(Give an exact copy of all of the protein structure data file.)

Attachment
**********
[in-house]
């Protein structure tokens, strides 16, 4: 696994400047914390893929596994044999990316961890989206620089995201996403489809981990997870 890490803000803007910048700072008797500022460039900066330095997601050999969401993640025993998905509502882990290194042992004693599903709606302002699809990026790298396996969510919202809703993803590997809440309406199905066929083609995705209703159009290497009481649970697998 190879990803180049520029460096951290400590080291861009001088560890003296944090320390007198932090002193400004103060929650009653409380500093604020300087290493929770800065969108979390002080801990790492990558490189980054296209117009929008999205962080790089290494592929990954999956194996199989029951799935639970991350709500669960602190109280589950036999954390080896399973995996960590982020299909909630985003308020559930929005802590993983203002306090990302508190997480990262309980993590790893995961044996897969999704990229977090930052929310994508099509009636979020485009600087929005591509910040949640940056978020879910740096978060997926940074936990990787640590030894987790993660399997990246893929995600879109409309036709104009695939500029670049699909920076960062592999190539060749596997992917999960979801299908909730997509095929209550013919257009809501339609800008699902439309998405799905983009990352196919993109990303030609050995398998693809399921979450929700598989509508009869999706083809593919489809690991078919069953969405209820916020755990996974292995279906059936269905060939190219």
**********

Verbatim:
[in-house]
């Protein structure tokens, strides 16, 4: 696994400047914390893929596994044999990316961890989206620089995201996403489809981990997870 890490803000803007910048700072008797500022460039900066330095997601050999969401993640025993998905509502882990290194042992004693599903709606302002699809990026790298396996969510919202809703993803590997809440309406199905066929083609995705209703159009290497009481649970697998 190879990803180049520029460096951290400590080291861009001088560890003296944090320390007198932090002193400004103060929650009653409380500093604020300087290493929770800065969108979390002080801990790492990558490189980054296209117009929008999205962080790089290494592929990954999956194996199989029951799935639970991350709500669960602190109280589950036999954390080896399973995996960590982020299909909630985003308020559930929005802590993983203002306090990302508190997480990262309980993590790893995961044996897969999704990229977090930052929310994508099509009636979020485009600087929005591509910040949640940056978020879910740096978060997926940074936990990787640590030894987790993660399997990246893929995600879109409309036709104009695939500029670049699909920076960062592999190539060749596997992917999960979801299908909730997509095929209550013919257009809501339609800008699902439309998405799905983009990352196919993109990303030609050995398998693809399921979450929700598989509508009869999706083809593919489809690991078919069953969405209820916020755990996974292995279906059936269905060939190219």